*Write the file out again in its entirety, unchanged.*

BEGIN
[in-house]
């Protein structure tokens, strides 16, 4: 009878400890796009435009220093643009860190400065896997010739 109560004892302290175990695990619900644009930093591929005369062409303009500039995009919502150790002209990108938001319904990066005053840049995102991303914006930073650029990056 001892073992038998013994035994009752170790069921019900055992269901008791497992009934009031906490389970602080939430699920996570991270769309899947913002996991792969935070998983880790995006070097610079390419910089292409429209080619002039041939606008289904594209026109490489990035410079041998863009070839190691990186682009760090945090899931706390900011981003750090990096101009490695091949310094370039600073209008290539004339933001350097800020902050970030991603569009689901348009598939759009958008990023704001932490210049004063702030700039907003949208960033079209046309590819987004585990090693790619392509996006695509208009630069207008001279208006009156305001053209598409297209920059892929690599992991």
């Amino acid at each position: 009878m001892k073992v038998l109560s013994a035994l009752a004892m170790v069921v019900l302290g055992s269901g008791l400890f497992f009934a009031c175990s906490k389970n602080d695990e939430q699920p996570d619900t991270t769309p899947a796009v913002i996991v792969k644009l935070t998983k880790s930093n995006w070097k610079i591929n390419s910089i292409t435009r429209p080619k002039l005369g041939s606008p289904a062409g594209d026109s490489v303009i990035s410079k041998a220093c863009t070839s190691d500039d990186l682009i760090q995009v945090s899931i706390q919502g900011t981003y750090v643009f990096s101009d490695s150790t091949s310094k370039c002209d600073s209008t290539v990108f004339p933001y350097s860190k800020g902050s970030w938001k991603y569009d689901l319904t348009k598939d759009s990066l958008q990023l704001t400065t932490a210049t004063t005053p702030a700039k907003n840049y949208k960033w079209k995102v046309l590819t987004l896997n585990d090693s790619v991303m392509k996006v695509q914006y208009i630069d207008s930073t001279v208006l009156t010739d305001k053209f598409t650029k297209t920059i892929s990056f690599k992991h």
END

[in-house]
């Protein structure tokens, strides 16, 4: 009878400890796009435009220093643009860190400065896997010739 109560004892302290175990695990619900644009930093591929005369062409303009500039995009919502150790002209990108938001319904990066005053840049995102991303914006930073650029990056 001892073992038998013994035994009752170790069921019900055992269901008791497992009934009031906490389970602080939430699920996570991270769309899947913002996991792969935070998983880790995006070097610079390419910089292409429209080619002039041939606008289904594209026109490489990035410079041998863009070839190691990186682009760090945090899931706390900011981003750090990096101009490695091949310094370039600073209008290539004339933001350097800020902050970030991603569009689901348009598939759009958008990023704001932490210049004063702030700039907003949208960033079209046309590819987004585990090693790619392509996006695509208009630069207008001279208006009156305001053209598409297209920059892929690599992991």
């Amino acid at each position: 009878m001892k073992v038998l109560s013994a035994l009752a004892m170790v069921v019900l302290g055992s269901g008791l400890f497992f009934a009031c175990s906490k389970n602080d695990e939430q699920p996570d619900t991270t769309p899947a796009v913002i996991v792969k644009l935070t998983k880790s930093n995006w070097k610079i591929n390419s910089i292409t435009r429209p080619k002039l005369g041939s606008p289904a062409g594209d026109s490489v303009i990035s410079k041998a220093c863009t070839s190691d500039d990186l682009i760090q995009v945090s899931i706390q919502g900011t981003y750090v643009f990096s101009d490695s150790t091949s310094k370039c002209d600073s209008t290539v990108f004339p933001y350097s860190k800020g902050s970030w938001k991603y569009d689901l319904t348009k598939d759009s990066l958008q990023l704001t400065t932490a210049t004063t005053p702030a700039k907003n840049y949208k960033w079209k995102v046309l590819t987004l896997n585990d090693s790619v991303m392509k996006v695509q914006y208009i630069d207008s930073t001279v208006l009156t010739d305001k053209f598409t650029k297209t920059i892929s990056f690599k992991h």